The “pact between the elites” carried out under the Chamorro government is part of a long tradition in Latin American politics. Another such “pact of elites” will surely emerge after the 1996 elections to cushion the impact of Alemán’s victory, preventing the country from moving outright into a new “Somocismo without Somoza,” but continuing all the while the movement to the right.

The Social Disaster

Under the Chamorro government, the Nicaraguan economy has undergone a rapid process of privatization. In 1987, the Nicaraguan state held more than 13% of cultivated lands, 50% of industrial production and many service sector businesses, including hotels, restaurants, supermarkets and the national airline.

Prime Minister Lacayo directed a large scale sell off of state-owned businesses at very low prices. “The government appears to have gained little or no income or assets from these sales, despite the fact that these businesses (however run down or damaged by the war) used to amount to 30% of GDP.”

This process has generated suspicions of a second piñata, “this time via the gross undervaluation of assets sold and/or the return of properties for which former owners had already been compensated by the Sandinista government.” Not surprisingly, the Lacayo government did “little to overturn the Sandinista piñata, much less examine allegations of corruption within its own ranks.”

A National Public Sector Corporation (CORNAP) was set up to privatize 351 urban and rural enterprises. About 280,000 hectares of land to be privatized were controlled by four public sector corporations: Agroexco, Cafenic, Hatonic, and Tabanic. The new private banks give credit to commerce and to large producers, but not to small or medium rural producers. The state banks do the same, under strictures from international financial institutions.(14)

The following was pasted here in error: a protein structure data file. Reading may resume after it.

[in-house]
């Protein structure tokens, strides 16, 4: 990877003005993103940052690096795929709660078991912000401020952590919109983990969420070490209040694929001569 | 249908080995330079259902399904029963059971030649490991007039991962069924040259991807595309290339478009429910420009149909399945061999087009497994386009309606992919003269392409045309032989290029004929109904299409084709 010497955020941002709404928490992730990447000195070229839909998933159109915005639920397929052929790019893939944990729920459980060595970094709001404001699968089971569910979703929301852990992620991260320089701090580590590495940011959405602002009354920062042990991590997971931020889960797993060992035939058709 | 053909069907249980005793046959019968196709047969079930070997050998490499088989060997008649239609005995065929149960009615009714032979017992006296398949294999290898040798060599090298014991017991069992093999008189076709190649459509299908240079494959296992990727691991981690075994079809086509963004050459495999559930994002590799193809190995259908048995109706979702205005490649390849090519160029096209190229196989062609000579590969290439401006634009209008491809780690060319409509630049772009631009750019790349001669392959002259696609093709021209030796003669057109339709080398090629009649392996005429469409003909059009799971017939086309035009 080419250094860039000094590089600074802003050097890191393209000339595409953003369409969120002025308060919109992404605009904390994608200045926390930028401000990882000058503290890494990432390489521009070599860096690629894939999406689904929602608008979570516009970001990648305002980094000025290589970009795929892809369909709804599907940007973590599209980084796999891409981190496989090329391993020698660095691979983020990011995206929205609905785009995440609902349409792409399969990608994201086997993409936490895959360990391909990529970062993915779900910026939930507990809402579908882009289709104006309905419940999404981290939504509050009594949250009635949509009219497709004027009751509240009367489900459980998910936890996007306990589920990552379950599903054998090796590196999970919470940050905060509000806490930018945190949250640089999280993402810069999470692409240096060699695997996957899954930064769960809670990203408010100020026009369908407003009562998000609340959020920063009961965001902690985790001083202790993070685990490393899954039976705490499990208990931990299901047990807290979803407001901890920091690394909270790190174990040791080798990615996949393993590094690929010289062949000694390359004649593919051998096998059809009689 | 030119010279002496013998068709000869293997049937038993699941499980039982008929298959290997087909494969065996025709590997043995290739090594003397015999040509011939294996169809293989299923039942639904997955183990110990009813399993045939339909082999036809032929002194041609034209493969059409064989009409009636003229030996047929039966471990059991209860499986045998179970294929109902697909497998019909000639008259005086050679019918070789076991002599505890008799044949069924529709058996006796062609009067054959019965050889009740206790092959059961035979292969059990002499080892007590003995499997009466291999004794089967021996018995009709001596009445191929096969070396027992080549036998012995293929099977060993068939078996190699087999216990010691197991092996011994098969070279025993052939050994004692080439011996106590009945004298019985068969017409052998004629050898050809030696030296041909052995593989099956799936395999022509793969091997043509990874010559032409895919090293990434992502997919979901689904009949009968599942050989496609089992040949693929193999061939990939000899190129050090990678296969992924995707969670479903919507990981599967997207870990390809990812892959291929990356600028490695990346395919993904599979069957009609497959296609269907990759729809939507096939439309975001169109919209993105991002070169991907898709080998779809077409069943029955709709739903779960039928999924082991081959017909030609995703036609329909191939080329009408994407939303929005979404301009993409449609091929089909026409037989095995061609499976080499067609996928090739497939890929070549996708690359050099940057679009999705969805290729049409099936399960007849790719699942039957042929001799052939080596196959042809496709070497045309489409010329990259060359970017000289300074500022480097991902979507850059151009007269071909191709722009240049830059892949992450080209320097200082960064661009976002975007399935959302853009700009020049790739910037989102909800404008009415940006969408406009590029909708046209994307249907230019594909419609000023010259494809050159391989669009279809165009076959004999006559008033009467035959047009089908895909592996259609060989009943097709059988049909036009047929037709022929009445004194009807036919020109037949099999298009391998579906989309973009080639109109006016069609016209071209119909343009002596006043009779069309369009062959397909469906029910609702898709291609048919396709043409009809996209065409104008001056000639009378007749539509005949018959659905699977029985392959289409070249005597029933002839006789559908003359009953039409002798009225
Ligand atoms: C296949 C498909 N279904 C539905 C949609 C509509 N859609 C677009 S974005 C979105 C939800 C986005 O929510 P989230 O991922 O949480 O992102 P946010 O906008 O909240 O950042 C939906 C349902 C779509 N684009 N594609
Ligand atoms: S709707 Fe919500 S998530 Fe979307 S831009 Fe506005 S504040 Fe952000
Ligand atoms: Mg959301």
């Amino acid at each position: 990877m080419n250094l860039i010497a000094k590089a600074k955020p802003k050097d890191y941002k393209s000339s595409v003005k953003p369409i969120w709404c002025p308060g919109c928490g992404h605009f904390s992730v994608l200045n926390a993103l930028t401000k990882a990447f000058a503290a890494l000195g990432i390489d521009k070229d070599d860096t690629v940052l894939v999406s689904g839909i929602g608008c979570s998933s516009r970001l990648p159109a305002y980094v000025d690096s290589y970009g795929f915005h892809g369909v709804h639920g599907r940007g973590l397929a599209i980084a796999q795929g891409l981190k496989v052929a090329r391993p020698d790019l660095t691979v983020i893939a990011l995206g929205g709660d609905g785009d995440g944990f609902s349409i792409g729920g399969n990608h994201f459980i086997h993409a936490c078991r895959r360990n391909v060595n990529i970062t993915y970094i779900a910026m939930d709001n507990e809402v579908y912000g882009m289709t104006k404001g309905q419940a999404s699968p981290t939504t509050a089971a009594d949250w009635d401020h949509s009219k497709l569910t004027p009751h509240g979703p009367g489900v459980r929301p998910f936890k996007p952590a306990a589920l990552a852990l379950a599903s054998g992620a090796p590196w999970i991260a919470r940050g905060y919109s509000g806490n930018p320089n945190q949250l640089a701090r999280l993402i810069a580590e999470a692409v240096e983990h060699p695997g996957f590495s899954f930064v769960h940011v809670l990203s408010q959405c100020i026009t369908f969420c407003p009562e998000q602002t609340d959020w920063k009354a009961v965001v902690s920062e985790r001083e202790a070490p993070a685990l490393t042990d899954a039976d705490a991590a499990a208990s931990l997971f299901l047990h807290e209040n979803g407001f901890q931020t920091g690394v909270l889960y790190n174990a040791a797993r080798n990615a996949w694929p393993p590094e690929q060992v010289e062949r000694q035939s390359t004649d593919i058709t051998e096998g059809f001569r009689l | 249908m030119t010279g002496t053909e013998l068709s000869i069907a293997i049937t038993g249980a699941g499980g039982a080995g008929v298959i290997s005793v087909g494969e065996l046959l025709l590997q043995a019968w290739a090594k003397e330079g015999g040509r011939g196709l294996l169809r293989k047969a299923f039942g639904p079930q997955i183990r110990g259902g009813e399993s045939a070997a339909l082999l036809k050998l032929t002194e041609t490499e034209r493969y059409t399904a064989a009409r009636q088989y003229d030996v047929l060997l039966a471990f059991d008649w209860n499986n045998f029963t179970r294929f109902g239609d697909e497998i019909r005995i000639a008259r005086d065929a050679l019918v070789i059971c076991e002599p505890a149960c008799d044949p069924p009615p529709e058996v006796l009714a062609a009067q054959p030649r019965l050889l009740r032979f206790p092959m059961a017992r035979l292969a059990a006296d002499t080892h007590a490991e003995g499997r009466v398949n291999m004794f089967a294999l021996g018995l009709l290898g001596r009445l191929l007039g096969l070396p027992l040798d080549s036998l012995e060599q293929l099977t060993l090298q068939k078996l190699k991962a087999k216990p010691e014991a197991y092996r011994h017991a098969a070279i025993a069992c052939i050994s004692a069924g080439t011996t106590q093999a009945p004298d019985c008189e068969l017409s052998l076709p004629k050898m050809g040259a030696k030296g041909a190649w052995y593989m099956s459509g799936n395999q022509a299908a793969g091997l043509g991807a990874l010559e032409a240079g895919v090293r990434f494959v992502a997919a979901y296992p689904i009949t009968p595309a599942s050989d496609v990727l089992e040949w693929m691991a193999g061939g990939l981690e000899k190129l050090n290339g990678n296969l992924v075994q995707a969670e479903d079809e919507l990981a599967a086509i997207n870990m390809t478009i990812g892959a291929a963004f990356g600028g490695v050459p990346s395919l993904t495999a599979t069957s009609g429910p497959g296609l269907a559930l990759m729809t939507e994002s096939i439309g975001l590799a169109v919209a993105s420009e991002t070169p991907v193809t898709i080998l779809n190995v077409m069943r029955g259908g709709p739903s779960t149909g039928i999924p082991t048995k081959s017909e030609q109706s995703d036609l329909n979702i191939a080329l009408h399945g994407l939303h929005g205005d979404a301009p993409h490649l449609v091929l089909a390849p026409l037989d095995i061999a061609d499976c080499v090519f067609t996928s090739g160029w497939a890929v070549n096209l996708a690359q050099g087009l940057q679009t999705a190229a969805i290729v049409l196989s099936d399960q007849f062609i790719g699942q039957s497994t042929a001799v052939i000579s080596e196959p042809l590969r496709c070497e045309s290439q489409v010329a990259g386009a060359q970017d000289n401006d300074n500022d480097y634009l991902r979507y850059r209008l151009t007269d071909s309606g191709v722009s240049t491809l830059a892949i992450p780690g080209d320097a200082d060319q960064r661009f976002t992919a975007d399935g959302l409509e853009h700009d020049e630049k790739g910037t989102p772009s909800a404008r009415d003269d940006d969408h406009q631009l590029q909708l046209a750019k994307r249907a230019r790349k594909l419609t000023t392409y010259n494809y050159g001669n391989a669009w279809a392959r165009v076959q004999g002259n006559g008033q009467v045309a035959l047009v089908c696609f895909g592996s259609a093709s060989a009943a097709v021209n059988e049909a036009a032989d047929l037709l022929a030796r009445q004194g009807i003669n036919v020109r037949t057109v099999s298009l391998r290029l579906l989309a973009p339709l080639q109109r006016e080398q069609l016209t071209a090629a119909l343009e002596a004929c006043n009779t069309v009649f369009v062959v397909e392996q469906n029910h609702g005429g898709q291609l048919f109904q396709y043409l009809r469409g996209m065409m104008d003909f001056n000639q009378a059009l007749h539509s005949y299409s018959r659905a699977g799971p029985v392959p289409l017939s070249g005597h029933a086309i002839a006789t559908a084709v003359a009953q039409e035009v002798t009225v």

Nicaraguan workers opposed many of these measures. The Sandinistas were pulled in two directions: On the one hand, they backed the workers struggles and the independent organizations of workers and farmers (Asociación de Trabajadores del Campo, Central Sandinista de Trabajadores, Unión Nacional de Agricultores y Ganaderos), while on thhe other they backed the Chamorro/Lacayo government, fearing that the more “revanchist” UNO right wing, backed by sectors in Washington (notably Senator Helms) would overcome the more moderate sectors with whom the Sandinistas were in alliance.

The Sandinista leadership “was publicly backing the workers while also negotiating (more moderate) deals with the Chamorro administration.”(15)